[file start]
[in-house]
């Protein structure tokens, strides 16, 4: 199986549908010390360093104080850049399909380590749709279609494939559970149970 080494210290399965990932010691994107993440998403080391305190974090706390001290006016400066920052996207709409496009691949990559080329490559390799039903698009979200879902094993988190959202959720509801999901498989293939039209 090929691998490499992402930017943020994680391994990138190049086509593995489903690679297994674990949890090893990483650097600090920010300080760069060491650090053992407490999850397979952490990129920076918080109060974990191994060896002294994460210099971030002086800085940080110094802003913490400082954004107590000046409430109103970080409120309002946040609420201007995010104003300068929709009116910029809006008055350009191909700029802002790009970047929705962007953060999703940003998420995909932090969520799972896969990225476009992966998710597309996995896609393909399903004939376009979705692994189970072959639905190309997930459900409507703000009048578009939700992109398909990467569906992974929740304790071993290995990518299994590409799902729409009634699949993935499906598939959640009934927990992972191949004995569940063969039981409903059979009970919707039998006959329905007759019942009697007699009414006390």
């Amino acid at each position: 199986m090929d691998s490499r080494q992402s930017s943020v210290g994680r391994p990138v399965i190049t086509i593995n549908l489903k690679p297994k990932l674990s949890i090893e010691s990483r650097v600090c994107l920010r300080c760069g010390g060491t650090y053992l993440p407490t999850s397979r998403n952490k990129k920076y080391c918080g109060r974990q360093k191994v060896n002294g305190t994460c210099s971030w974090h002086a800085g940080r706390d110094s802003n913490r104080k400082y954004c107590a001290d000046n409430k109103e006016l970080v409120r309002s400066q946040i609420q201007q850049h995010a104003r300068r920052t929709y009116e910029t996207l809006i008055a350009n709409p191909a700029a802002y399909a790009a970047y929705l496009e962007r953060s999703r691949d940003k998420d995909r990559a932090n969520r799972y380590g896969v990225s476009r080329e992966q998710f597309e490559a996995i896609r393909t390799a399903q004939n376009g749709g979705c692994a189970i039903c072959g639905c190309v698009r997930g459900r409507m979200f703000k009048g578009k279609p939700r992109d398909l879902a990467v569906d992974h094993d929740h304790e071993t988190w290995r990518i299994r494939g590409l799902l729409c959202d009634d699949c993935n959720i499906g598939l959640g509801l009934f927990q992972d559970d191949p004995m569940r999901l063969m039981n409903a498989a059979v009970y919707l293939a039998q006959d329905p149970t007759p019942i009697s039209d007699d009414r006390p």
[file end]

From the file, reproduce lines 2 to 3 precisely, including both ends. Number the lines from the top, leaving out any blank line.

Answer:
């Protein structure tokens, strides 16, 4: 199986549908010390360093104080850049399909380590749709279609494939559970149970 080494210290399965990932010691994107993440998403080391305190974090706390001290006016400066920052996207709409496009691949990559080329490559390799039903698009979200879902094993988190959202959720509801999901498989293939039209 090929691998490499992402930017943020994680391994990138190049086509593995489903690679297994674990949890090893990483650097600090920010300080760069060491650090053992407490999850397979952490990129920076918080109060974990191994060896002294994460210099971030002086800085940080110094802003913490400082954004107590000046409430109103970080409120309002946040609420201007995010104003300068929709009116910029809006008055350009191909700029802002790009970047929705962007953060999703940003998420995909932090969520799972896969990225476009992966998710597309996995896609393909399903004939376009979705692994189970072959639905190309997930459900409507703000009048578009939700992109398909990467569906992974929740304790071993290995990518299994590409799902729409009634699949993935499906598939959640009934927990992972191949004995569940063969039981409903059979009970919707039998006959329905007759019942009697007699009414006390």
């Amino acid at each position: 199986m090929d691998s490499r080494q992402s930017s943020v210290g994680r391994p990138v399965i190049t086509i593995n549908l489903k690679p297994k990932l674990s949890i090893e010691s990483r650097v600090c994107l920010r300080c760069g010390g060491t650090y053992l993440p407490t999850s397979r998403n952490k990129k920076y080391c918080g109060r974990q360093k191994v060896n002294g305190t994460c210099s971030w974090h002086a800085g940080r706390d110094s802003n913490r104080k400082y954004c107590a001290d000046n409430k109103e006016l970080v409120r309002s400066q946040i609420q201007q850049h995010a104003r300068r920052t929709y009116e910029t996207l809006i008055a350009n709409p191909a700029a802002y399909a790009a970047y929705l496009e962007r953060s999703r691949d940003k998420d995909r990559a932090n969520r799972y380590g896969v990225s476009r080329e992966q998710f597309e490559a996995i896609r393909t390799a399903q004939n376009g749709g979705c692994a189970i039903c072959g639905c190309v698009r997930g459900r409507m979200f703000k009048g578009k279609p939700r992109d398909l879902a990467v569906d992974h094993d929740h304790e071993t988190w290995r990518i299994r494939g590409l799902l729409c959202d009634d699949c993935n959720i499906g598939l959640g509801l009934f927990q992972d559970d191949p004995m569940r999901l063969m039981n409903a498989a059979v009970y919707l293939a039998q006959d329905p149970t007759p019942i009697s039209d007699d009414r006390p």